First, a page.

I lived in Memphis for one year back in the early 80's. I lifted weights, ran and swam with the MSU swim team! What a privilege that was. I don't remember anyone thinking it was weird, but I do know that most people I worked with did not exercise much, and they were 5-6 years younger than me. Report
I live in a suburb of Minneapolis and the Twin Cities are known for being active in spite of our cold winters. I ran a 5k with my husband on January 1 and it was 7 F at the starting timeof 11 AM. Crazy but fun. We have a lot of lakes, trails, and parks. My city has a great community center that has reasonable membership prices and sponsers a 5k/10k run every May. Report
I live in a suburb of Kansas City that seems very health conscious. I always encounter at least 5-10 people out walking, jogging, biking when I run in the middle of the day when it is decent weather. It's like people can't wait to get outside. There are diehard dogwalkers who slog through the snow and rain, though. I imagine during bad weather the exercise crowd is like me, doing a DVD in the house or going to the gym. Report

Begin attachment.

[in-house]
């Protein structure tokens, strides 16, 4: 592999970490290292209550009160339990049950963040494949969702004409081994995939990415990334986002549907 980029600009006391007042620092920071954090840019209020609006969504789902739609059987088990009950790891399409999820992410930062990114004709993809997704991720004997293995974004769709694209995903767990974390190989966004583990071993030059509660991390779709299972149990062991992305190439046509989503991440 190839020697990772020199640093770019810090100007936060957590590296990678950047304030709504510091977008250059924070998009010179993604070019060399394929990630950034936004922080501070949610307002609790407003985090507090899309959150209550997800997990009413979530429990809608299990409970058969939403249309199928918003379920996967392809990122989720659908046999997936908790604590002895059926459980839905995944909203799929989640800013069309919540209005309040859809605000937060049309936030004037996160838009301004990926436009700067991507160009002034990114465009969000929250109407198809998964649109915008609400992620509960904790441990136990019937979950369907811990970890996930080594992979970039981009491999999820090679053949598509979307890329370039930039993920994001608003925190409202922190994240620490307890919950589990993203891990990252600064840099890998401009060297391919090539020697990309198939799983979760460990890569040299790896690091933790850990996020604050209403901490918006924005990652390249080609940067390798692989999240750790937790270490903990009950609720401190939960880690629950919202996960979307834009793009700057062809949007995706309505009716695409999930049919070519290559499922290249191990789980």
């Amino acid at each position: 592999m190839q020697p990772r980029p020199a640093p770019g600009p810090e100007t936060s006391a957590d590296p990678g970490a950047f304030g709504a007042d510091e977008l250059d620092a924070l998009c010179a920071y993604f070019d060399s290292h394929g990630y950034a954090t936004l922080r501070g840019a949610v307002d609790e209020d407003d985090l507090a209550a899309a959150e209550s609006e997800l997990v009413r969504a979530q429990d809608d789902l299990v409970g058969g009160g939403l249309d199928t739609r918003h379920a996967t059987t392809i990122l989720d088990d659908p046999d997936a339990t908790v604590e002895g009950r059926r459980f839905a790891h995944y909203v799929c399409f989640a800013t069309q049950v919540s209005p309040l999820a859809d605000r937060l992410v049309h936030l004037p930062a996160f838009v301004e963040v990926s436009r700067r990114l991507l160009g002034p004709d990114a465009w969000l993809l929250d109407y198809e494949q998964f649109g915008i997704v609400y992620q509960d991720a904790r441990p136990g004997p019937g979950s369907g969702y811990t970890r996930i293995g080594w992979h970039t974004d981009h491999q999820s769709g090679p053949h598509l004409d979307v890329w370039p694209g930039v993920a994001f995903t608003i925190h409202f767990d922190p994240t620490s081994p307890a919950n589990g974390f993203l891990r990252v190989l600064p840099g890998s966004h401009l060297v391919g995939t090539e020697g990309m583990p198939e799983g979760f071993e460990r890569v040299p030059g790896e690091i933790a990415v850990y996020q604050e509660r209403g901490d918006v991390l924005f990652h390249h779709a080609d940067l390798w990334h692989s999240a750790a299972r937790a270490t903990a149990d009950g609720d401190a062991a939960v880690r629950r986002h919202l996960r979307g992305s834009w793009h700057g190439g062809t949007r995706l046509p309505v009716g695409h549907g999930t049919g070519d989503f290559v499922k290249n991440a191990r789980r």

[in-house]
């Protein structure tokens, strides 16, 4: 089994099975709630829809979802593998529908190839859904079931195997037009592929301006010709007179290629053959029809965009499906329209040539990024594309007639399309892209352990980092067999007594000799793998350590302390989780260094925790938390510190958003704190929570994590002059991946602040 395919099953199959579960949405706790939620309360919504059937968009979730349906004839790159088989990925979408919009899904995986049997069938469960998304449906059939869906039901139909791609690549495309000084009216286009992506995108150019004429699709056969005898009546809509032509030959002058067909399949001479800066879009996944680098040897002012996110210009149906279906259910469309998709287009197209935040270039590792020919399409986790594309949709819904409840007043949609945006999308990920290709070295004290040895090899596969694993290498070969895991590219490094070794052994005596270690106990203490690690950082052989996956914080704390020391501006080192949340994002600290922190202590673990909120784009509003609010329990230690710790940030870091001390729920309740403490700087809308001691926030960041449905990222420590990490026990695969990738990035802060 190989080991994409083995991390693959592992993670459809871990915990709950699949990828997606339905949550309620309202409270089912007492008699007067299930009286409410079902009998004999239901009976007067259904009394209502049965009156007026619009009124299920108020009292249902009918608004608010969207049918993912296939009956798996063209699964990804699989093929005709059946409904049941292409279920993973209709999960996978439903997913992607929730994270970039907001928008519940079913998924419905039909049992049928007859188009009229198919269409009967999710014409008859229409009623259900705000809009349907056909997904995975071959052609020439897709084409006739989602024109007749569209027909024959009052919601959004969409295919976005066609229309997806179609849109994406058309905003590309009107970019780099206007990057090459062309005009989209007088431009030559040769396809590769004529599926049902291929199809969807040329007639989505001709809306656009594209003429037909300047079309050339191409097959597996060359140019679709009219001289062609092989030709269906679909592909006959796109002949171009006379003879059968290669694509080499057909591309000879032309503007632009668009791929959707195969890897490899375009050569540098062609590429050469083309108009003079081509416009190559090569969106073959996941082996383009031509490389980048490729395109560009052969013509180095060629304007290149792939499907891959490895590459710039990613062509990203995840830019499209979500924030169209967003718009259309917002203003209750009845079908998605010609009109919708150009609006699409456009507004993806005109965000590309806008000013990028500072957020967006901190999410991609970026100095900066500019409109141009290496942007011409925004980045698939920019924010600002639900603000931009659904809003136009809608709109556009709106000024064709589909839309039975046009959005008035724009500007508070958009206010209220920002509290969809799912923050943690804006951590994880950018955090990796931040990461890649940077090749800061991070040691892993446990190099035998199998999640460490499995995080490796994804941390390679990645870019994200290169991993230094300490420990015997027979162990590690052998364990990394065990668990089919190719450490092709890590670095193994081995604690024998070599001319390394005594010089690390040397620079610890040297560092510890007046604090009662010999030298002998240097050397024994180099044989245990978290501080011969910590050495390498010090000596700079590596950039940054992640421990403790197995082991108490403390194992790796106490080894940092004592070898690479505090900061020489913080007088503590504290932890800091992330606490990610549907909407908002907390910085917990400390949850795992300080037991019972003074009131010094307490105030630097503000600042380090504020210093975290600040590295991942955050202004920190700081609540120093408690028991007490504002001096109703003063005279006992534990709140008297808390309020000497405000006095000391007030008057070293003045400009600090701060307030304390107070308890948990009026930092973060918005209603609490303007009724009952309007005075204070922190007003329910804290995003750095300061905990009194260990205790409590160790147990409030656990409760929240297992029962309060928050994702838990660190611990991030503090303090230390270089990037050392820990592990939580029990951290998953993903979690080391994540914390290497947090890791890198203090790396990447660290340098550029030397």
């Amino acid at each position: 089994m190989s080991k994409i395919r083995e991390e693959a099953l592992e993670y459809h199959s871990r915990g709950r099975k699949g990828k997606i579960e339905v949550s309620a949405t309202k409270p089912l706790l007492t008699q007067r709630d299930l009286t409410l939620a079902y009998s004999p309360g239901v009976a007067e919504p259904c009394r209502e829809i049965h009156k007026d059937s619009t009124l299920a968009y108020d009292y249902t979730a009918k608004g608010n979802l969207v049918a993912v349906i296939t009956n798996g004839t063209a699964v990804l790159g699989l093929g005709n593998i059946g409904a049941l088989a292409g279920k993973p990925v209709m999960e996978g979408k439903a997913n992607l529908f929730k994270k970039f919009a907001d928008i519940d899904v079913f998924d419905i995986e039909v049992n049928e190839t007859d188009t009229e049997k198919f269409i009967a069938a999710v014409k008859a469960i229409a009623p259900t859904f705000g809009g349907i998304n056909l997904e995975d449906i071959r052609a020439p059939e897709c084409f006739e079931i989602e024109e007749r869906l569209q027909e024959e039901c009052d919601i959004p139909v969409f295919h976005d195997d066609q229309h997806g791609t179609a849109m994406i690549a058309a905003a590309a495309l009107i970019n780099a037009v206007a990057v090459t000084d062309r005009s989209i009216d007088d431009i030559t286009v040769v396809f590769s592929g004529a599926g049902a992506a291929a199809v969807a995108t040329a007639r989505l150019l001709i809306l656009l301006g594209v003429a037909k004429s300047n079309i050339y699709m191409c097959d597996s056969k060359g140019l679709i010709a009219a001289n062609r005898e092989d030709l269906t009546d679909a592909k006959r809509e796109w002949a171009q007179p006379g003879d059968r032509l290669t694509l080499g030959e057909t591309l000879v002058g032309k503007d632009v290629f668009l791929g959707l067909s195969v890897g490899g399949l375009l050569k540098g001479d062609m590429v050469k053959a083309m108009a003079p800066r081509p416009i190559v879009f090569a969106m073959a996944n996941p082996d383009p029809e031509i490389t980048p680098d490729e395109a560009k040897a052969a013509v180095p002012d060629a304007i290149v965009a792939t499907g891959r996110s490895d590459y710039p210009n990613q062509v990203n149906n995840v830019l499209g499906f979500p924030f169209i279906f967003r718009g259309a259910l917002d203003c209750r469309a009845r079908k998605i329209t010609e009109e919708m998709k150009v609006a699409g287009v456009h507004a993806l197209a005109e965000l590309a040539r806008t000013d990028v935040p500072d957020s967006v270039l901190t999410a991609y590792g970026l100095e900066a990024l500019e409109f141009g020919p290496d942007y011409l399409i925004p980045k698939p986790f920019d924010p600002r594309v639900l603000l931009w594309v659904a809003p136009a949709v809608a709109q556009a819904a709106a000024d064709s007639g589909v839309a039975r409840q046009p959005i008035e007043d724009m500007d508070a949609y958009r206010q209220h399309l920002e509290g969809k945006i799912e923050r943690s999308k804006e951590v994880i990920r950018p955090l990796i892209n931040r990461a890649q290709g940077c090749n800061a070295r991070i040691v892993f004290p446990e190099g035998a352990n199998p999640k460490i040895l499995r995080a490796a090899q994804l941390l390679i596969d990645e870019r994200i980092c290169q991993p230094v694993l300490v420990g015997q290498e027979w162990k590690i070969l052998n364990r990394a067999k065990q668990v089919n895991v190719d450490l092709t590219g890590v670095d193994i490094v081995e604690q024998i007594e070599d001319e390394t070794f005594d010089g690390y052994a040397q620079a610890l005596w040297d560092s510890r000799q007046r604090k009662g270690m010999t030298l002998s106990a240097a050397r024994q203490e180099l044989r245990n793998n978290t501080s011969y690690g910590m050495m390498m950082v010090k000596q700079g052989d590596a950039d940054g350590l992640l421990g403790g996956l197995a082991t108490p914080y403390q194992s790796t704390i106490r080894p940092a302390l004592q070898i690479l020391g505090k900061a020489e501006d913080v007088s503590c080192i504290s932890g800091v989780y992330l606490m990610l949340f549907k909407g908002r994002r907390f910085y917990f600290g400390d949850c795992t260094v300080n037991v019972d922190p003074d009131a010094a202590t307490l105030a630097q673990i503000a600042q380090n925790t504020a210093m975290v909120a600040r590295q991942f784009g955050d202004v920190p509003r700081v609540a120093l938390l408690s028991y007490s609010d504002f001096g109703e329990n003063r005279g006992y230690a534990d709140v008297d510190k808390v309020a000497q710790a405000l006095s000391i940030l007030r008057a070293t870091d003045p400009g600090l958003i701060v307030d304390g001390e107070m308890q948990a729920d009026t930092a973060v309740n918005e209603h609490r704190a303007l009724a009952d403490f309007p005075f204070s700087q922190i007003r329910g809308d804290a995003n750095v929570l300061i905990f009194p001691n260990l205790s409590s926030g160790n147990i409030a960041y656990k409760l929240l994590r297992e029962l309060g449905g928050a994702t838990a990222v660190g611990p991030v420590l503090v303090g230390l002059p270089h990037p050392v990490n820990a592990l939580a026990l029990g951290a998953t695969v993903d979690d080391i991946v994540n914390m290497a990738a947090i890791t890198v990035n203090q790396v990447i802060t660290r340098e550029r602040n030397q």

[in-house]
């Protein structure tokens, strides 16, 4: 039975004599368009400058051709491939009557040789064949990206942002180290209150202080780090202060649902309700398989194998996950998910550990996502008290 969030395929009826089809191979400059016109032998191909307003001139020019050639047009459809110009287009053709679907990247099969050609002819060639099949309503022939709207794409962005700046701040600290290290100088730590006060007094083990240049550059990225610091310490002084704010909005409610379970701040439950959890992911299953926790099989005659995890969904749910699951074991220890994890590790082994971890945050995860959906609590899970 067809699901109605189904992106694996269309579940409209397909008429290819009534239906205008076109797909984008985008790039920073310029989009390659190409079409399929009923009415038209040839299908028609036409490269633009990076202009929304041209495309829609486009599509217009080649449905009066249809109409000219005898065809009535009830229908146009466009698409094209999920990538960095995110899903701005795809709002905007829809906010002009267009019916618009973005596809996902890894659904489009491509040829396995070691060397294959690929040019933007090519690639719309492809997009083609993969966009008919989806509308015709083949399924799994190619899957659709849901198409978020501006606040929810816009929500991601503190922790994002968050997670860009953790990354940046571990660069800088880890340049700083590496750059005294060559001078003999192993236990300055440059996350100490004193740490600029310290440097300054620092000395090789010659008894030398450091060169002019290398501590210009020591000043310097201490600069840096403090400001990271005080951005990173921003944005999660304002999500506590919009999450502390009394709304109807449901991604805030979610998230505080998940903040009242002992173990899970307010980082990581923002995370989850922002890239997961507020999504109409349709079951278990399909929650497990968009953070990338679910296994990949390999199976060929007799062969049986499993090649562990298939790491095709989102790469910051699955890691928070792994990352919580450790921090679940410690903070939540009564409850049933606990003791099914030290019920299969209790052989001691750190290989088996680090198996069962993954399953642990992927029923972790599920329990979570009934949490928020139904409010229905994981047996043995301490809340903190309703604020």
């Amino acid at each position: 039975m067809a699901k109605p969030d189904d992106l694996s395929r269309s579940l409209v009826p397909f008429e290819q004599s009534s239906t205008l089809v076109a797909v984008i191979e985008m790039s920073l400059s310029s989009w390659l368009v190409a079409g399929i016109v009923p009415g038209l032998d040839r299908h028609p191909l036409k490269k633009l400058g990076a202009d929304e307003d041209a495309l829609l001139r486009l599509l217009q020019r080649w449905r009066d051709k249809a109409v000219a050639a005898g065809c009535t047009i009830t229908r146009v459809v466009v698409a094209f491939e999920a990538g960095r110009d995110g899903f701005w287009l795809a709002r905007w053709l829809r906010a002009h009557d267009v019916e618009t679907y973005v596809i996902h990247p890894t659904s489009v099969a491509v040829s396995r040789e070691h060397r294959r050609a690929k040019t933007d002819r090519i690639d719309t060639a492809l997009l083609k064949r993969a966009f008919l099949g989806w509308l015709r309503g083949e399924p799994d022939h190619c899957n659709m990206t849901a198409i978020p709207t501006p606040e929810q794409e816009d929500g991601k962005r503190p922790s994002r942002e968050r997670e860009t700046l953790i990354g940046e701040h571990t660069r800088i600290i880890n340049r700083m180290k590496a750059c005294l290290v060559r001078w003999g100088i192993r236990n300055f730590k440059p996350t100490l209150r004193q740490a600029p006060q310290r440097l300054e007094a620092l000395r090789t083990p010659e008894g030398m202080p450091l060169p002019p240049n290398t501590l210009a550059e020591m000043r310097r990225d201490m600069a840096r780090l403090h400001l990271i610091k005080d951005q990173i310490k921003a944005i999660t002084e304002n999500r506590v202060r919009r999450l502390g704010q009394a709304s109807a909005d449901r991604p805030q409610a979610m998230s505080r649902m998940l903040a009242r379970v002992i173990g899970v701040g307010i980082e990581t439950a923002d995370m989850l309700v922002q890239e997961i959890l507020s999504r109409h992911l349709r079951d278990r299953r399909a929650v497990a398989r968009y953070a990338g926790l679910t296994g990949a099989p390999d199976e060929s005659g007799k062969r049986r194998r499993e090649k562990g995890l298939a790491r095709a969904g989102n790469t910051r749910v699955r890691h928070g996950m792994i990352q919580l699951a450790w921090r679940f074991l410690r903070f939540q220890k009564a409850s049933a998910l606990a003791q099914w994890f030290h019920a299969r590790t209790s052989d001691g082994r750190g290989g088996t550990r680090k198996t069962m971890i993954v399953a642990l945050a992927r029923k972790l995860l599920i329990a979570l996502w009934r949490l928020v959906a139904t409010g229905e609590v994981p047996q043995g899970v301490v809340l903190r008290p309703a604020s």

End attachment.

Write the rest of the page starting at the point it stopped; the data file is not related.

I'm going to stick up for the author of the article here. I don't think this was negative. Some of the heartiest agreement came from those who live down here. I think some of us get tired of explaining ourselves to our friends and maybe this article hit a nerve... it hit mine. I think attitudes are improving. Spreads at tailgate and office parties are getting healthier. As far as the study goes, the one thing I question is how much traditional "southern fried food" is really part of the problem. My experience is that takes a good bit of preparation and clean up. Sometimes I think the problem is the short cut processed stuff in bags in the frozen food aisle. Report